The valid issues that have been raised include burial for the Marcos remains in Libingan ng mga Bayani; the spectre of extrajudicial killings in Duterte’s war against crime; protection of journalists from being killed in the line of duty including those who may be tainted with corruption; and cabinet appointees with dubious or unsavory backgrounds or conflict-of-interest baggage or known proponents of neoliberal economics.

There too are those who are anti-Duterte for one reason or the other, or anti-Left, or both, who would want to undermine any alliance between Duterte and the Left.  They fear the kind of “change” or reforms that can emerge from such friendly, cooperative relations.  They include criminal syndicates, militarists, big business interests, land-owning elite, political dynasties and die-hard anti-communists.

The top guns of the outgoing Aquino III administration, the “kaklase, kamag-anak, kabarilan” (KKK) coterie and the various hangers-on who benefited from it are without a doubt just waiting for any misstep, hopefully a major blunder, that they can use to trigger Plan B (Duterte Out/Robredo In).   After having tried to redbait Duterte, they now try to bait the Left into joining the lynch mob against Duterte especially in light of his late night or early morning rambling press conferences where he has said or done some pretty outlandish if not outrageous things.

Historically, the US government has been intimately involved in the Philippine government’s counterinsurgency program against the communist-led movement.  The US has long instilled a rabid anti-communist orientation into the military and police forces by means of indoctrination and training programs it has provided to them.  It has also shown hostility to the GPH-NDFP peace negotiations not least of which is by placing the CPP-NPA and Professor Jose Maria Sison, CPP founding chairman and Chief Political Consultant to the NDFP peace panel, on its “terrorist” list, in order to demonize and isolate the revolutionary movement politically as an adjunct to crushing it militarily.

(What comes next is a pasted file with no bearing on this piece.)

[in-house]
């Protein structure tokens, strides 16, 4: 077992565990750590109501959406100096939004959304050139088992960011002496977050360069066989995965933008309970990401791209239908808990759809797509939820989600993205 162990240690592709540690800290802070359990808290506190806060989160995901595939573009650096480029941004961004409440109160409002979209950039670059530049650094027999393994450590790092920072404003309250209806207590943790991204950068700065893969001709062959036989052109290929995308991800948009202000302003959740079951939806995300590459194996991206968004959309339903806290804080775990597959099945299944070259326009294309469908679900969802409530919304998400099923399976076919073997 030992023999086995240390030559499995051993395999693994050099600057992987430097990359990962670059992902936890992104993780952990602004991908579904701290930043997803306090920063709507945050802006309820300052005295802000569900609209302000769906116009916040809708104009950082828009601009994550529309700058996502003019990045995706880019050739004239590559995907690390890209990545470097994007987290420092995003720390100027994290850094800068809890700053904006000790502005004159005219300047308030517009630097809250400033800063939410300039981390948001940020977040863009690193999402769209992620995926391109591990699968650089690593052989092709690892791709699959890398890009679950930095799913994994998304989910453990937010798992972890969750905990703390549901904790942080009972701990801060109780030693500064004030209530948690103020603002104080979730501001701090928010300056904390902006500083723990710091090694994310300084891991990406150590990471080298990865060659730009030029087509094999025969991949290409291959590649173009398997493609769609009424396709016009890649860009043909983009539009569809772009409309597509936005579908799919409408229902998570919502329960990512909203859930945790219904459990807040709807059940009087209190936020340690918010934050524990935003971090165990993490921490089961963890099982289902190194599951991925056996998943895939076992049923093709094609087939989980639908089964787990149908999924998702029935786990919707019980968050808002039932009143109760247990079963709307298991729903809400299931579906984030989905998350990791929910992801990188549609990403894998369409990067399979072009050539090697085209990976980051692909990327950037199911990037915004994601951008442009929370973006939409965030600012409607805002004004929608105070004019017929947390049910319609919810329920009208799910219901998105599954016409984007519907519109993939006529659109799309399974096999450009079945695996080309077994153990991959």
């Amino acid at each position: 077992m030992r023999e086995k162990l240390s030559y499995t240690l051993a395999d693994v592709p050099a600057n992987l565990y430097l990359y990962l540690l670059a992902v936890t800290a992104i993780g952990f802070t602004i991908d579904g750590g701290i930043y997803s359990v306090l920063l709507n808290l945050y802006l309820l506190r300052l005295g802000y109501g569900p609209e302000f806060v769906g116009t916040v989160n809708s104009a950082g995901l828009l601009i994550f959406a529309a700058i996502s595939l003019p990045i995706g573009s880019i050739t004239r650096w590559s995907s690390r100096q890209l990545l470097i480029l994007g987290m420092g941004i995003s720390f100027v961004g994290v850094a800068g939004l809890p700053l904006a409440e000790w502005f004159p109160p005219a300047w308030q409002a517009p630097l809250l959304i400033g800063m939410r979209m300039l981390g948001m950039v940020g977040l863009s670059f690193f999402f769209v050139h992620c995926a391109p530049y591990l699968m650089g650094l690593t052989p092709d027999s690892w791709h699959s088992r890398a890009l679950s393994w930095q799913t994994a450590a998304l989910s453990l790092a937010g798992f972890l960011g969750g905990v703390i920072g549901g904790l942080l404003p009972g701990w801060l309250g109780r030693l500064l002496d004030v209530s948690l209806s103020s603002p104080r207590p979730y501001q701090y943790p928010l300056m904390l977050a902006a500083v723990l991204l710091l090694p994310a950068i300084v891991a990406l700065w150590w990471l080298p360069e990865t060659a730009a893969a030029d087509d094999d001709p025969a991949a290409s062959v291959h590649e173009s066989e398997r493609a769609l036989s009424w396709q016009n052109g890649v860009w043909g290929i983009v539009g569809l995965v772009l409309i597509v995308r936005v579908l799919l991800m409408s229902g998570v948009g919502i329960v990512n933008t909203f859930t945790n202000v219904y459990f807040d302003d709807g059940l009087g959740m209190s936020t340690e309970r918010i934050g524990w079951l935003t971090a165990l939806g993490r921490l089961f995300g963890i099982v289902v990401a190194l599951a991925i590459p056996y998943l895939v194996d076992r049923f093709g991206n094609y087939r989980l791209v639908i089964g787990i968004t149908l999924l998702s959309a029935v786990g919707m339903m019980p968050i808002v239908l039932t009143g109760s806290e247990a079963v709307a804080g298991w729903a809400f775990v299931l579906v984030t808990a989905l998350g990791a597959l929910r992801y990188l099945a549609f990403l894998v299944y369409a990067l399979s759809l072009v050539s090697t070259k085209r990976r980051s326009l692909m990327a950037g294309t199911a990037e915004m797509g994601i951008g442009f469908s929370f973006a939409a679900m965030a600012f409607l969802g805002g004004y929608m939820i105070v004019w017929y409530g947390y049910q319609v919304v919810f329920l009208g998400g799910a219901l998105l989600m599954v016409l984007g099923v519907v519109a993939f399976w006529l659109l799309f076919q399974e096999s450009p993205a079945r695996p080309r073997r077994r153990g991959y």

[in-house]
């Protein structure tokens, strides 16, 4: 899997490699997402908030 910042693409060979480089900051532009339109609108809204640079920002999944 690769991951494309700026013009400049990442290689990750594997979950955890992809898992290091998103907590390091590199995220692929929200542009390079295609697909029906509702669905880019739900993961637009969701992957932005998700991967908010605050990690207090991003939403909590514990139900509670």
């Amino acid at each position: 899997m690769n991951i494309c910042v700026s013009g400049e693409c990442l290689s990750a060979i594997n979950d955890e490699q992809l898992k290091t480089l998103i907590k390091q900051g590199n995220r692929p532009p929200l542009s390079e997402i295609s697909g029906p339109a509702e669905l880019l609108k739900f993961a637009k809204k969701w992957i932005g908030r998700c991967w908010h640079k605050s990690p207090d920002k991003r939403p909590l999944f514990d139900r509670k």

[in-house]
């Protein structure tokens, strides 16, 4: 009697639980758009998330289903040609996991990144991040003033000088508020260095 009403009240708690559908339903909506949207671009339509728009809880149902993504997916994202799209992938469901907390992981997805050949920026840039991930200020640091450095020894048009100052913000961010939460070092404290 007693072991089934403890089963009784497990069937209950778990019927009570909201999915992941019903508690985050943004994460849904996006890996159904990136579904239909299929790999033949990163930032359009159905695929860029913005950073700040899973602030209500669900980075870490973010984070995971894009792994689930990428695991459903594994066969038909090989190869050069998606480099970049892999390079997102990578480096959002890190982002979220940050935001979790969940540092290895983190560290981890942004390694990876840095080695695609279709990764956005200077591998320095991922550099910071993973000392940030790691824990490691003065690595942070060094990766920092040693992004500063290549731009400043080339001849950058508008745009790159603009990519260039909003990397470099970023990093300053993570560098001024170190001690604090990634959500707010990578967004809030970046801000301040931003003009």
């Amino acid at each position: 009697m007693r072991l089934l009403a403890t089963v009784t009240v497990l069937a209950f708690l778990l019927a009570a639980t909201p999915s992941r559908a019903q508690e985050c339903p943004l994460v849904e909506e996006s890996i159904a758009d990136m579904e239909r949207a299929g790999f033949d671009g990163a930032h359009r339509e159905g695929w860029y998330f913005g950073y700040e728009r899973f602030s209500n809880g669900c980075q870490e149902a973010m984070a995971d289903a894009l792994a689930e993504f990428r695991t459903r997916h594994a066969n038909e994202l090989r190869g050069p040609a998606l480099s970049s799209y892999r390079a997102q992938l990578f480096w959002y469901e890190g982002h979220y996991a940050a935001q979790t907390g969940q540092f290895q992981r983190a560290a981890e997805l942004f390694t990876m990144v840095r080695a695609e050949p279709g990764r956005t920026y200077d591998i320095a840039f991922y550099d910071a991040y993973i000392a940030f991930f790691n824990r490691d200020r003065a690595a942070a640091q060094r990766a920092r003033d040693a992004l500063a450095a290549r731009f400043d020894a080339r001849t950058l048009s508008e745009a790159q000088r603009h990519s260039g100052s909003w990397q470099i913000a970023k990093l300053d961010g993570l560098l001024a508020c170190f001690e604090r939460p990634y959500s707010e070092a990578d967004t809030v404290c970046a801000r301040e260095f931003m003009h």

But more and more, to the consternation of the Right and the surprise and delight of the Left, Duterte is beginning to reveal himself as a maverick politician, an outsider, if you will, from the Manila-centric, hoity-toity political and social milieu.

His claim to being a Leftist or left-of-center is substantiated by his openness towards the revolutionary movement led by the CPP-NPA-NDFP not just in words but in deeds, not just as Davao City mayor but as incoming president of the entire country.

Duterte’s campaign promises about how he will prioritize health and education using savings from cutting down on government graft and corruption, inefficiencies and wastage are slowly taking shape in pre-inauguration policy statements. For landless farmers: land reform and priority given to agriculture. For the urban poor: no relocation, no demolition.  For workers: an end to contractualization and a return to a national minimum wage. For SSS members: a hike in retiree pensions.  Earnings of the state-run gaming corporation, PAGCOR, to go to the public health and education sectors. For government employees, specifically teachers, police and soldiers: decent salaries to keep body and soul together.

Duterte has stated he is against the wanton destruction of the environment through large-scale mining.  At first he offered the post of environment and natural resources secretary to a nominee of the CPP, perhaps in recognition of its conservationist and anti-large-scale mining stand, as well as its mass base among the many indigenous peoples living in mountainous areas.  But he withdrew the offer saying that he will transitionally head the DENR and mobilize the armed forces to help him impose restrictions against big corporations and others engaged in land grabbing and overexploitation of the national patrimony.

Emerging bits and pieces of the new government’s foreign policy indicate greater independence and adherence to national interests.  There will be no kowtowing to the US.  There will be a firm but creative approach to dealing with territorial claims (such as in the West Philippine Sea and Sabah).

But the Left is keenly aware that Duterte is also a politician in the traditional mold.  His cabinet choices so far are dominated still by conservative, if not reactionary, bureaucrats both civilian and military, many left-over from previous fascist, puppet regimes.  Disturbingly, his economic compass has been left to the neoliberal mafia long entrenched in business and economic policy circles.

Thus the Philippine Left recognizes, welcomes and supports the progressive aspects of the incoming Duterte presidency yet vows to continue to take a principled, critical and even oppositional stand on policies and programs that go against the interests of the country and its people. Putting this into practice in the next six years of the Duterte administration will require steadfastness in principle, political astuteness, creativity and flexibility in tactics, skill in nuanced messaging, and the maturity and strength of its organized mass base.

The next six years promise to be interesting, exciting and challenging times. #

Published in Business World
8 June 2016